At 91, Dr. Karan Singh is as devoted to politics as he is to scholarship, but editing the recent Shiva: Lord of the Cosmic Dance was for him an expression of a more personal piety.
Dr. Karan Singh; Photo by Chandradeep Kumar/India Today
Q Compared to other gods and goddesses, is Shiva an easier deity to theorize?
In some ways it was harder to theorize. Other gods fit right in with the Vedic pantheon, but Shiva was still the outsider. The way he dressed, smoked, ate was totally outward, totally beyond normal. Ultimately, I think what led to it being accepted was the fact that it was all-encompassing.
Q Given our strong Shaivism tradition, isn’t it strange that we do so little for those on the margins?
Yes, it is a national weakness. We never had enough empathy for the backlogs. It doesn’t matter if for the past 75 years we have tried to abolish poverty, Covid has pushed many crores back into lower income status. Even though it doesn’t have much to do with Shiva, he represents them too.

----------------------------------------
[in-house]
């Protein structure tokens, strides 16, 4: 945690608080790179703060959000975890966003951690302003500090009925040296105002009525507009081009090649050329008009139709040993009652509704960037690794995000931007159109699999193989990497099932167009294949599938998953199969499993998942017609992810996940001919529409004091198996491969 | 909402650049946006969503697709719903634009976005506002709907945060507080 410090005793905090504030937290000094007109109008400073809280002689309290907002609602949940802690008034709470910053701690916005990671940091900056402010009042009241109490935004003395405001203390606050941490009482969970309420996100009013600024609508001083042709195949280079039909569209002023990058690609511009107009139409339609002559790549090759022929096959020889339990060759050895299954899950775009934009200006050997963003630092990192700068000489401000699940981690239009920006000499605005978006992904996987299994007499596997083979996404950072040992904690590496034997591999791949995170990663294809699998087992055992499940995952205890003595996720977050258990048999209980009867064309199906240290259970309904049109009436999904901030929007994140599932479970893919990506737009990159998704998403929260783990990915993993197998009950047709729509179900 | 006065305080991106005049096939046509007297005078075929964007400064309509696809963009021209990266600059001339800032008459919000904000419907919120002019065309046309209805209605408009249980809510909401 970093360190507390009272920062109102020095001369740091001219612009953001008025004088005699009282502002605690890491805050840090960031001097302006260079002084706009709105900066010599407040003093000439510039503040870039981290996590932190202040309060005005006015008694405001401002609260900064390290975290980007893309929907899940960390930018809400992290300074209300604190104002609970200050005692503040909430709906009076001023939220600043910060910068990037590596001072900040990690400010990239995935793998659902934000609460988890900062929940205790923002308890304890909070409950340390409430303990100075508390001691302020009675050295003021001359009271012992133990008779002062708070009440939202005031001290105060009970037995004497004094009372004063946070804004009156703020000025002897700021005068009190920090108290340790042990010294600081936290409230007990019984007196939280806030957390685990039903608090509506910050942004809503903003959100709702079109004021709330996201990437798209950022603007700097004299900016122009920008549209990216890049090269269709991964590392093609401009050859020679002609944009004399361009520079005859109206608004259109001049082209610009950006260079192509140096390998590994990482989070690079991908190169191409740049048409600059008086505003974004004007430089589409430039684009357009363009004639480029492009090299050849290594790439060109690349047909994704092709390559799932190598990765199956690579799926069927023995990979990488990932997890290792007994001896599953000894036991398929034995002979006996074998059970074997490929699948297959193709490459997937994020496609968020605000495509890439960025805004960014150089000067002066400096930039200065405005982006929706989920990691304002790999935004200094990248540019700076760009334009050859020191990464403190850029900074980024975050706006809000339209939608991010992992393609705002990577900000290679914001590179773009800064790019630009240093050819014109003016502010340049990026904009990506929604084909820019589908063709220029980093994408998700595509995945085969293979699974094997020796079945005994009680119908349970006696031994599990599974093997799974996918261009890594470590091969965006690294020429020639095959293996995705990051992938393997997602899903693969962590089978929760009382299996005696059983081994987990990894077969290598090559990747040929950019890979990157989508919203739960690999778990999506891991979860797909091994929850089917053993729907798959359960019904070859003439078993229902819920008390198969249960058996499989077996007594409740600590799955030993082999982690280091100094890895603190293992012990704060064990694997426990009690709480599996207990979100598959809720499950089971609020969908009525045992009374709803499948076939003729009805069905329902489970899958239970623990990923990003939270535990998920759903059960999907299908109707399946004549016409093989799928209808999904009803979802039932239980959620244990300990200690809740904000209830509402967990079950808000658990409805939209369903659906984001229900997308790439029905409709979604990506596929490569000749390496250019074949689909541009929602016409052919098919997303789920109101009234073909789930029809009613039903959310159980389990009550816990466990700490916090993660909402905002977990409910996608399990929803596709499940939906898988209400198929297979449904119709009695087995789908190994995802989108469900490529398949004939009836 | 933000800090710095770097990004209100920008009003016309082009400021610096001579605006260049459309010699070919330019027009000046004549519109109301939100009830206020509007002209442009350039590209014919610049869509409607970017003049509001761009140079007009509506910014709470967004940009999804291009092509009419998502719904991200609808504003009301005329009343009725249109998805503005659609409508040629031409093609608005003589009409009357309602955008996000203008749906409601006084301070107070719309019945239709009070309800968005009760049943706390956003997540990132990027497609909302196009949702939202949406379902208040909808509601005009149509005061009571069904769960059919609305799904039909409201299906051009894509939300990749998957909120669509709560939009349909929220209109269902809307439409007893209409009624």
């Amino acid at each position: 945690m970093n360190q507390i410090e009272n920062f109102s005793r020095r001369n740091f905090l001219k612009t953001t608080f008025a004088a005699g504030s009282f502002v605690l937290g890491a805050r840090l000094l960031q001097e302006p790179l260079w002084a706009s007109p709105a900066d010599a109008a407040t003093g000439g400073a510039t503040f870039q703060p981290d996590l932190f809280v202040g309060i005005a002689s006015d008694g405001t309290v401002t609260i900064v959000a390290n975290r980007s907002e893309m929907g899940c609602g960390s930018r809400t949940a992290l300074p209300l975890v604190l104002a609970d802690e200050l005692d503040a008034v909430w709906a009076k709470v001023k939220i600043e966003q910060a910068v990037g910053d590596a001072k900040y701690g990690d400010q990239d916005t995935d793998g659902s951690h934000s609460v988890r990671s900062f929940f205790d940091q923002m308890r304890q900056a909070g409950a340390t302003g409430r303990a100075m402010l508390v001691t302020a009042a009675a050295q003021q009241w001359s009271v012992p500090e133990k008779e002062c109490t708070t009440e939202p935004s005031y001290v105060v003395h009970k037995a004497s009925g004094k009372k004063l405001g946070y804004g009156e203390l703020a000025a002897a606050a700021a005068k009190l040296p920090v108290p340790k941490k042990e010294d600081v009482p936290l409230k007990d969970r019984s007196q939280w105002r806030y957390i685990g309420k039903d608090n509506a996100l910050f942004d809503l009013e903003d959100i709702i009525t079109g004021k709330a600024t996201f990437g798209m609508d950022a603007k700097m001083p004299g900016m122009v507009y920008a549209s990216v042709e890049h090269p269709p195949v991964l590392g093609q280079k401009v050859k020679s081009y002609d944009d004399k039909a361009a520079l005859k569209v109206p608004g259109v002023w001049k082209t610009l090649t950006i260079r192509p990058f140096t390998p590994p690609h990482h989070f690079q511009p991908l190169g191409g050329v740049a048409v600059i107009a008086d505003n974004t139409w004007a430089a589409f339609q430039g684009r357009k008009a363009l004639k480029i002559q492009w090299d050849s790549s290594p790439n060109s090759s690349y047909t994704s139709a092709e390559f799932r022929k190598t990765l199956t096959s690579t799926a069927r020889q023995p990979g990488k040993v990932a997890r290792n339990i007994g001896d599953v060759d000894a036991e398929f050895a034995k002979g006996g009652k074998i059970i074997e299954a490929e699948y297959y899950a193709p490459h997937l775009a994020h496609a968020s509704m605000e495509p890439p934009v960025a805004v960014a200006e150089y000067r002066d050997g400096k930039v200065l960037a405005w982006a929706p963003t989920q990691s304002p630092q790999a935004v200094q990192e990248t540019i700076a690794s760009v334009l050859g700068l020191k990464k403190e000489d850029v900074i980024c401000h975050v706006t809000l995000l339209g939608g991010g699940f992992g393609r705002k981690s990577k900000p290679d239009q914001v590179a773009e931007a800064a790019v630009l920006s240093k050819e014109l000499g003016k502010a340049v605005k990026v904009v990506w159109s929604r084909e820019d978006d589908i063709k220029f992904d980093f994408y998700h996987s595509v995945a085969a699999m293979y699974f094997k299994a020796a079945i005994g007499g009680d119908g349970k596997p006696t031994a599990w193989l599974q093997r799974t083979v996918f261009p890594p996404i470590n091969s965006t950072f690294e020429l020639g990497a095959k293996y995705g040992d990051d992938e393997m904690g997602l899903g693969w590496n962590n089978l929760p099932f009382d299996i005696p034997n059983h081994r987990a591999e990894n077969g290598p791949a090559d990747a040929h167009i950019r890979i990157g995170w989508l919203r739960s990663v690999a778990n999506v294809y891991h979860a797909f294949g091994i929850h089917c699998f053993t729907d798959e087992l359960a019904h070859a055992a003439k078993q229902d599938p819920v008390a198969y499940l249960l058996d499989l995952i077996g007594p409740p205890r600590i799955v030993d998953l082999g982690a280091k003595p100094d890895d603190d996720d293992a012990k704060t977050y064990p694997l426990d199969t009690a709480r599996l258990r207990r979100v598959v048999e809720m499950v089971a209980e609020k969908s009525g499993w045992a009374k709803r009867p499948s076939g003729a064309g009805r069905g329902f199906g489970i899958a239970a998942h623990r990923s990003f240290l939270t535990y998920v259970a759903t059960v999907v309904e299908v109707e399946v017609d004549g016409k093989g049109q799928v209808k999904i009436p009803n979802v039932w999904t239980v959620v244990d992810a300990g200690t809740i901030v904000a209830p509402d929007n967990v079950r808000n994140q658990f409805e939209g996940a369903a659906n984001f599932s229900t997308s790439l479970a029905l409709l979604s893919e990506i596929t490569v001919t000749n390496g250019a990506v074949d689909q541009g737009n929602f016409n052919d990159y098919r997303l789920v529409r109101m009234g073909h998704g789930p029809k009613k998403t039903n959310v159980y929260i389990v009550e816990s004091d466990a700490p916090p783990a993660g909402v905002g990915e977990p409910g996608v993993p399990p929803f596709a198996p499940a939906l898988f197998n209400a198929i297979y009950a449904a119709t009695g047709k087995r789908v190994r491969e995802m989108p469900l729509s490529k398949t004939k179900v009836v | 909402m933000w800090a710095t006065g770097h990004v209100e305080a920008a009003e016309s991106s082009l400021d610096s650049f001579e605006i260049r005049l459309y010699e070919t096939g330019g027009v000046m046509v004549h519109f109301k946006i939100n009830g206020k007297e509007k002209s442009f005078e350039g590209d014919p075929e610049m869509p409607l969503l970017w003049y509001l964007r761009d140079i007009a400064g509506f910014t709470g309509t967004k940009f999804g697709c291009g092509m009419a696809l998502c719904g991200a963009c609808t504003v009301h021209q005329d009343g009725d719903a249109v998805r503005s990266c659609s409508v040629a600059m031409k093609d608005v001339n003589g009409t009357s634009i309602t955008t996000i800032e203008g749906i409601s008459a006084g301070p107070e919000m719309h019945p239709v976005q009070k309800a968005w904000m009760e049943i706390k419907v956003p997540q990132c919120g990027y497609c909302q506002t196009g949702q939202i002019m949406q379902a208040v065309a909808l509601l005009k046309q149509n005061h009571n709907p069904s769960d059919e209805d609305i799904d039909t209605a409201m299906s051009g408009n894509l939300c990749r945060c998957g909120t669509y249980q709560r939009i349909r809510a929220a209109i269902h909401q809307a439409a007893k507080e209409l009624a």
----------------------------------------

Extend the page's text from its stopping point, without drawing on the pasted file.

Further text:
Q So, in a world ravaged by Covid and war, what is the relevance of Shiva, the god of death?
Shiva has two Tandavas. The first is Ananda Tandava, which sees him dancing in happiness and bringing the world to birth. His Vinasha Tandava, on the other hand, destroys everything. A nuclear war, for example, could do that. So all we can do is pray to him and say, “Please don’t ever shoot us with that arrow you’re holding.”
Q Finally, what role should religion play in politics, in your opinion?
Rather, we need to ask ourselves what role is it already playing. I like to find my answers in the global Vedantic philosophy. There are no exclusions here.